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It’s time to change lanes

While we cool our heels in queues, our leaders get whisked past us in airports, in railway stations, in almost all public places, writes Chanakya.

columns Updated: Dec 08, 2012 22:38 IST

It's happened to you, it's happened to me. We are rushing somewhere and we're stopped in our tracks as we attempt to enter an arterial road. We sit there fuming and fretting for the longest time until the VIP cavalcade goes thundering past, red beacons flashing, menacing gun-toting security personnel hanging out of cars. All in the name of security. Now the Supreme Court has come down, the Lord be praised, on this traffic disruption thanks to a public interest litigation and more muscle to its elbow. And into the fray we have former solicitor general Harish Salve who has fired off a letter to the Delhi police commissioner asking him to take action to stop this disruption in our lives due to VIP traffic failing which he will take the matter to court.

Now I completely understand that a personage such as the prime minister or president cannot be waiting at traffic lights. And that people who face a grave threat perception cannot be knocking about with the rest of us on our cities' notoriously crowded roads. But surely, the government which does not shy away from spending money on the comforts of our elected representatives can at least think of a helicopter service for these august personages. This way we could get about our business.

The problem is that security today has become a power accessory. There are many of our worthies whom no one would want to harm even if they were paid to do so. But such is the size of their colossal egos that nothing less than all the bells and whistles of a very visible security detail will do. I can recall the many times I have been shooed off the road because some minor politico was passing by. It does not seem to have struck to many of them that it is more important to secure our cities so that we can all be safe than to individually secure the lives of these democratically elected people. Isn't it ironic that our netas are fearful of mingling with the people in whose name they rule?

It may interest you to know that Barack Obama, arguably a more high profile target for terrorists than many of our leaders, is able to move with lightning speed in his country. His cavalcade holds up traffic for no more than three minutes, yes three minutes for the most powerful man in the world. Across Europe, politicians often take the underground or other public transport to get to work and back. They do not get government housing nor do they get perks in perpetuity. They do not get free air travel after they demit office or any of the other freebies that are showered on our leaders.

In Britain, there was much outrage over some MPs fudging expenses, but they seem a mere bagatelle compared with what our MPs get even without cooking the books. This is not to tar everyone with the same brush. There are many of our leaders who tread the straight and narrow. But there are enough rotten apples to give the whole political class a bad name. We have all suffered in various ways. While we cool our heels in queues, our leaders get whisked past us in airports, in railway stations, in almost all public places. In fact, we have to efface ourselves.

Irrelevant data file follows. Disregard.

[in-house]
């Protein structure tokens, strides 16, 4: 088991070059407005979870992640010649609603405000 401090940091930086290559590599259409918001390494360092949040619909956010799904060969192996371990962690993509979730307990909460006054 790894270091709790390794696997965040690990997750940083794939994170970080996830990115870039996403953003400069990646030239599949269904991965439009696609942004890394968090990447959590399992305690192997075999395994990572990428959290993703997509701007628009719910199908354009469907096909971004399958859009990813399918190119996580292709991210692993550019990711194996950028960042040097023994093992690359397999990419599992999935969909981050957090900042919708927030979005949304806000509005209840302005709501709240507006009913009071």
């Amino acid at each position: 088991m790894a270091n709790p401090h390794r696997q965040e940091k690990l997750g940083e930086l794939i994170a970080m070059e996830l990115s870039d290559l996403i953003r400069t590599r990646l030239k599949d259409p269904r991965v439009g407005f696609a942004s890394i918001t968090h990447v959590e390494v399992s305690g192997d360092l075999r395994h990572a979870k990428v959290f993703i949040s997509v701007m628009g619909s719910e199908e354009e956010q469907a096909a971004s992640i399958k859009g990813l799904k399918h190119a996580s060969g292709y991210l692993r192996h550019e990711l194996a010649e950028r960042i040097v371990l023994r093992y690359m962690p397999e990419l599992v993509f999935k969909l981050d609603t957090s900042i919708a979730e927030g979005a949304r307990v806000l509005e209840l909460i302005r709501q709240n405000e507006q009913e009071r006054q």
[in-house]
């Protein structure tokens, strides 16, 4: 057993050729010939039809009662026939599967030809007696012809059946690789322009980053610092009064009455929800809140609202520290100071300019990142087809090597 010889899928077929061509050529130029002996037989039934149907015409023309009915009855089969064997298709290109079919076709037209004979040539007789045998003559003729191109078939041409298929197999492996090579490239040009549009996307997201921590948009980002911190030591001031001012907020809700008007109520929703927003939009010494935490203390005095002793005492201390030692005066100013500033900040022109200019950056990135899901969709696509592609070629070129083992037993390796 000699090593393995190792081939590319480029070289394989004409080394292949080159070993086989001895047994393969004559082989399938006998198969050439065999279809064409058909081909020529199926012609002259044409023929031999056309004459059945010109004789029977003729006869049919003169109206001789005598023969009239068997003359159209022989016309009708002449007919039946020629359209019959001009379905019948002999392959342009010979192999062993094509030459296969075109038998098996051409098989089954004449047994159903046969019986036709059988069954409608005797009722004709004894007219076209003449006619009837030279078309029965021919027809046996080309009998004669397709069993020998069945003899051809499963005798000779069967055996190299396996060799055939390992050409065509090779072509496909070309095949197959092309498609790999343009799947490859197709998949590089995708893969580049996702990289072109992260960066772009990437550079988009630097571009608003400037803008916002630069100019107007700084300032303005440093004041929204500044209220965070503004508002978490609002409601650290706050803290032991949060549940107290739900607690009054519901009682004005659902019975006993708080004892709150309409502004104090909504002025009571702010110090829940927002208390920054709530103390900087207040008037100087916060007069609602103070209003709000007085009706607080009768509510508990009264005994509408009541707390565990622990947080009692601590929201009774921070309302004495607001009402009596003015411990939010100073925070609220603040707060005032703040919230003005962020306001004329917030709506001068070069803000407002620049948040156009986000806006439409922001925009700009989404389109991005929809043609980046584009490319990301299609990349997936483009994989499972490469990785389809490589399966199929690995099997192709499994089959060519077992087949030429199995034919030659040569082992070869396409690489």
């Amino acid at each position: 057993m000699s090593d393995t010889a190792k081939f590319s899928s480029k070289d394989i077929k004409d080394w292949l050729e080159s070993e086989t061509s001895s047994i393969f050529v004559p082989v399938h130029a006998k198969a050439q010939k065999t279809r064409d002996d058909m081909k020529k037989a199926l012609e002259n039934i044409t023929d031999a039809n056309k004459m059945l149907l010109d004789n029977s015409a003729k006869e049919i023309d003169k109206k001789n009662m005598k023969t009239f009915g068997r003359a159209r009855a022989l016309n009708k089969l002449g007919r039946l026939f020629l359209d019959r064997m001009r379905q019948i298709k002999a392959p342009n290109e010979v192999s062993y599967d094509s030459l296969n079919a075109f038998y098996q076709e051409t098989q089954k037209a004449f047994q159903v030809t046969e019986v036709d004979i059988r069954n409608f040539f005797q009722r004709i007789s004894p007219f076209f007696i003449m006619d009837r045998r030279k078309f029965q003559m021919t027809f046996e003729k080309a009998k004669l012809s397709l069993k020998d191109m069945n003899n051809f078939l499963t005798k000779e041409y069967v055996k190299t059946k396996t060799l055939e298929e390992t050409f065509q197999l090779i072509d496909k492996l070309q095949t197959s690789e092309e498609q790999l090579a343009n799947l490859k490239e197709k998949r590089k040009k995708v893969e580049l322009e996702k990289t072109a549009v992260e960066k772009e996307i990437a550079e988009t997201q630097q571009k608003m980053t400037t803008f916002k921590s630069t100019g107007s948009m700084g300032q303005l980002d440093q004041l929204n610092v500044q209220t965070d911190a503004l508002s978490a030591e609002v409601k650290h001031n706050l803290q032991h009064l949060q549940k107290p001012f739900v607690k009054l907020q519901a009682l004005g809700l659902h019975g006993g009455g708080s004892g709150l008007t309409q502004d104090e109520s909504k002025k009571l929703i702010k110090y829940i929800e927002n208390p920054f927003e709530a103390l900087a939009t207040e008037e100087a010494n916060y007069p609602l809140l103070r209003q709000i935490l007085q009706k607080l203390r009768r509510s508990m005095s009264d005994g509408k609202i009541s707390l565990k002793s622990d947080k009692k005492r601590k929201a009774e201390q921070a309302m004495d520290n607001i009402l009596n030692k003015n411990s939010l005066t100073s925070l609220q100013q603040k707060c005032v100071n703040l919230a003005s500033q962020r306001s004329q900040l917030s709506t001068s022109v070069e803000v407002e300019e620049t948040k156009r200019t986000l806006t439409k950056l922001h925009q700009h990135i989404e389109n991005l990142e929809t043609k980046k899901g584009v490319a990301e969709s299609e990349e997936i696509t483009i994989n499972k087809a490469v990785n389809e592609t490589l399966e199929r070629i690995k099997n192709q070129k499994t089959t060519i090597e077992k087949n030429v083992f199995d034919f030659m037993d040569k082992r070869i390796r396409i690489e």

The worst part of the traffic being held up for VIPs is not you and me sweating it out a bit. It is that a grievously sick person on his way to hospital could die and indeed there have been such cases in the past. A student going to write a crucial examination may find his life altered because he cannot reach the venue on time. A person going for a job interview may miss the boat just so someone whose life is deemed more important than that of ordinary people can reach his destination on time. This is infuriating. It is this vein of anger at such injustice, such inequity that people like Arvind Kejriwal have tapped into.

I cannot put the blame on the police alone as many people are doing. Can you imagine a traffic constable telling a VIP that he must wait his turn? The poor man would probably lose his job. Security does not have to be so in your face as it is in India. I have seen the Israeli prime minister waiting at a traffic light in Jerusalem some years ago. No doubt the security personnel would have ensured that he was not at risk. But there were no overt security paraphernalia, no beacons or black cats waving guns about. And please don't tell me that the Israeli prime minister is not a target for terrorists.

My point is that we can get better technology, more helicopter movement for VIPs, perhaps a dedicated lane on thoroughfares for emergency vehicles and VIP traffic. We saw how all of Mumbai came to a standstill for Shiv Sena supremo Bal Thackeray's funeral. It is entirely possible that many Mumbaikars wanted to get on with their lives but could not for fear of either violence or getting stuck somewhere for ages.

Maybe, just maybe, our leaders should try to connect with the masses, not from distant podiums or from behind darkened windows. Who knows they might just find that we, the people, are quite a clubbable lot. In fact, they might just get to like our company enough to come slumming with us one of these days.